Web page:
proc genmod data = fish; class camper; model count = child camper /dist=zip; zeromodel persons /link = logit; run; The GENMOD Procedure Model Information Data Set WORK.FISH Written by SAS Distribution Zero Inflated Poisson Link Function Log Dependent Variable count Number of Observations Read 250 Number of Observations Used 250 Class Level Information Class Levels Values camper 2 0 1 Criteria For Assessing Goodness Of Fit Criterion DF Value Value/DF Deviance 2063.2168 Scaled Deviance 2063.2168 Pearson Chi-Square 245 1543.4597 6.2998 Scaled Pearson X2 245 1543.4597 6.2998 Log Likelihood 774.8999 Full Log Likelihood -1031.6084 AIC (smaller is better) 2073.2168 AICC (smaller is better) 2073.4627 BIC (smaller is better) 2090.8241 Algorithm converged. Analysis Of Maximum Likelihood Parameter Estimates Standard Wald 95% Confidence Wald Parameter DF Estimate Error Limits Chi-Square Pr > ChiSq Intercept 1 2.4319 0.0413 2.3510 2.5128 3472.23 ChiSq Intercept 1 1.2974 0.3739 0.5647 2.0302 12.04 0.0005 persons 1 -0.5643 0.1630 -0.8838 -0.2449 11.99 0.0005
The output begins with a summary of the model and the data. This is followed by a list of goodness of fit statistics.
The next block of output includes parameter estimates from the count portion of the model. It also includes the standard errors, Wald 95% confidence intervals, Wald Chi-square statistics, and p-values for the parameter estimates.
The last block of output corresponds to the zero-inflation portion of the model. This is a logistic model predicting the zeroes. The output includes parameter estimates for the inflation model predictors and their standard errors, Wald 95% confidence intervals, Wald Chi-square statistics, and p-values.
All of the predictors in both the count and inflation portions of the model are statistically significant. This model fits the data significantly better than the null model, i.e., the intercept-only model. To show that this is the case, we can run the null model (a model without any predictors) and compare the null model with the current model using chi-squared test on the difference of log likelihoods.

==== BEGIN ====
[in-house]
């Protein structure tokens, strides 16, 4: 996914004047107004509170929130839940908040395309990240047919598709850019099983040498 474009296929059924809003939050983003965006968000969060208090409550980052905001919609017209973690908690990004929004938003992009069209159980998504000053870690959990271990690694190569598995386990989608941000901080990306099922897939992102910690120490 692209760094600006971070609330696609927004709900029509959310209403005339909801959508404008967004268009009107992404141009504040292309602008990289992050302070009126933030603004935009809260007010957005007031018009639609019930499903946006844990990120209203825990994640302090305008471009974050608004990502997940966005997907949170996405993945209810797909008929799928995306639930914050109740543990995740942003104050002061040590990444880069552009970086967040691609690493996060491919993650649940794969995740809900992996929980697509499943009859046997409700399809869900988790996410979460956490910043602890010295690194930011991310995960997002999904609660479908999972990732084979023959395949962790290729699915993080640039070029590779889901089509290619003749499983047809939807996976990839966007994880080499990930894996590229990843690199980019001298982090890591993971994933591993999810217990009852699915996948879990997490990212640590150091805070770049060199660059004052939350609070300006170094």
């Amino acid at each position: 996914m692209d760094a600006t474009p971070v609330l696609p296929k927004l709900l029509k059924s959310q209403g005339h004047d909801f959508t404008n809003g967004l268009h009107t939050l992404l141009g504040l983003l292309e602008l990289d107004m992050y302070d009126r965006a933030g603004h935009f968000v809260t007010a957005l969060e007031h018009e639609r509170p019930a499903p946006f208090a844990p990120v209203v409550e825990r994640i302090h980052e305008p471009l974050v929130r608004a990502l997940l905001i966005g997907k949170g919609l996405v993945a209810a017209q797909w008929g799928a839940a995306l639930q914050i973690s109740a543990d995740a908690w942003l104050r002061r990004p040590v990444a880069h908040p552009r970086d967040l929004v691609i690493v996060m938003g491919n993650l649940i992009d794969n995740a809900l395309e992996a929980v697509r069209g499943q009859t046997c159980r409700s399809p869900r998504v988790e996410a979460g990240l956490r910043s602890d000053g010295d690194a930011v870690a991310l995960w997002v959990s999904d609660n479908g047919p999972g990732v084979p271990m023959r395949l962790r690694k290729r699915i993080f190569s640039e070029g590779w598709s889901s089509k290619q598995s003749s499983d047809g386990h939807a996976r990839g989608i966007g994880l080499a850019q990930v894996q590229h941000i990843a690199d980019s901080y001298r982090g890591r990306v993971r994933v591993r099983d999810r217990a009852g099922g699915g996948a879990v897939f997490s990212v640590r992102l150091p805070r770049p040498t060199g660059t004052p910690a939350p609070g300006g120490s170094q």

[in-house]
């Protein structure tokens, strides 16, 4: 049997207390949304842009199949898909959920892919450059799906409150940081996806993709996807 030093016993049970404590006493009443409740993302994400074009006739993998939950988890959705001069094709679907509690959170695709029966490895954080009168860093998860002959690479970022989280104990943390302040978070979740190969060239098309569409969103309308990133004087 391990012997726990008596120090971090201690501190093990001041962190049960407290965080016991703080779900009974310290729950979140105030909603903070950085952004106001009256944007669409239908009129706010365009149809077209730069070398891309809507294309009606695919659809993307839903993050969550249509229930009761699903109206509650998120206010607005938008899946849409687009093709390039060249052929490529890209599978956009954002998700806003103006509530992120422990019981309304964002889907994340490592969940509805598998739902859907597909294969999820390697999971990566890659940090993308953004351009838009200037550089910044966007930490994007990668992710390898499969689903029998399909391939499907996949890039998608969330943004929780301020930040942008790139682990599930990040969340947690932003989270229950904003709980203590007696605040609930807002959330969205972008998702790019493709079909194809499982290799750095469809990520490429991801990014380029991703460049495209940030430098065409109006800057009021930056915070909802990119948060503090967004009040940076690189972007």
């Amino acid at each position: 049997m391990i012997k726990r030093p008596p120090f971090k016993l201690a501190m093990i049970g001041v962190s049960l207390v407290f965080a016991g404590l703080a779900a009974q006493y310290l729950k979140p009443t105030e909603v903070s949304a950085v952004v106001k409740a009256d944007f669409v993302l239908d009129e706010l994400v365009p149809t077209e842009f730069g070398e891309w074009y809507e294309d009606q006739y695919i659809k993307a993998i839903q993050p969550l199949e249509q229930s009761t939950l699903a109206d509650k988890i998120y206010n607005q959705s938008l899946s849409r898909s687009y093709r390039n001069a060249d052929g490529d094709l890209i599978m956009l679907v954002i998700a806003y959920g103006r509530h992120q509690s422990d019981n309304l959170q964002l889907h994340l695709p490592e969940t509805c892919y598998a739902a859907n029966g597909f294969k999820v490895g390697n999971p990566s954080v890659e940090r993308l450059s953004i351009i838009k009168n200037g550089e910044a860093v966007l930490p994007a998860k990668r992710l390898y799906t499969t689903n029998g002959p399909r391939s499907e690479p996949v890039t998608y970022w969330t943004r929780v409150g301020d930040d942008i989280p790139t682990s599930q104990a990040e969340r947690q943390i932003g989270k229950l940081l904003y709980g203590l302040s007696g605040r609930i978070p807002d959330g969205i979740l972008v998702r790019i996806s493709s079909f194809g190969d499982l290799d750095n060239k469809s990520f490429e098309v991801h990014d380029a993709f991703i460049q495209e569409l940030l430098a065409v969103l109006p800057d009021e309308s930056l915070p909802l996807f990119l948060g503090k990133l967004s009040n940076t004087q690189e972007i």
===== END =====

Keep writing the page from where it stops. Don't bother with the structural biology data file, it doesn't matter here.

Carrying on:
proc genmod data = fish; model count = /dist=zip; zeromodel / link = logit ; run; The GENMOD Procedure Model Information Data Set WORK.FISH Written by SAS Distribution Zero Inflated Poisson Link Function Log Dependent Variable count Number of Observations Read 250 Number of Observations Used 250 Criteria For Assessing Goodness Of Fit Criterion DF Value Value/DF Deviance 2254.0459 Scaled Deviance 2254.0459 Pearson Chi-Square 248 1918.7890 7.7371 Scaled Pearson X2 248 1918.7890 7.7371 Log Likelihood 679.4854 Full Log Likelihood -1127.0229 AIC (smaller is better) 2258.0459 AICC (smaller is better) 2258.0945 BIC (smaller is better) 2265.0888 Algorithm converged. Analysis Of Maximum Likelihood Parameter Estimates Standard Wald 95% Confidence Wald Parameter DF Estimate Error Limits Chi-Square Pr > ChiSq Intercept 1 2.0316 0.0349 1.9631 2.1000 3388.16 ChiSq Intercept 1 0.2728 0.1277 0.0225 0.5232 4.56 0.0327
The log likelihoods for the full model and null mode are -1031.6084 and -1127.0229, respectively. The chi-squared value is 2*( -1031.6084 – -1127.0229) = 190.829. Since we have three predictor variables in the full model, the degrees of freedom for the chi-squared test is 3. This yields a p-value <.0001. Thus, our overall model is statistically significant.
We can use the estimate statement to help understand our model. We will compute the expected counts for the categorical variable camper while holding the continuous variable child at its mean value using the atmeans option, as well as calculate the predicted probability that an observation came from the zero-generating process. In the estimate statement, we provide values at which to evaluate each coefficient for both the Poisson model and the zero-inflation model. The sets of coefficients of the two models are separated by the @ZERO keyword.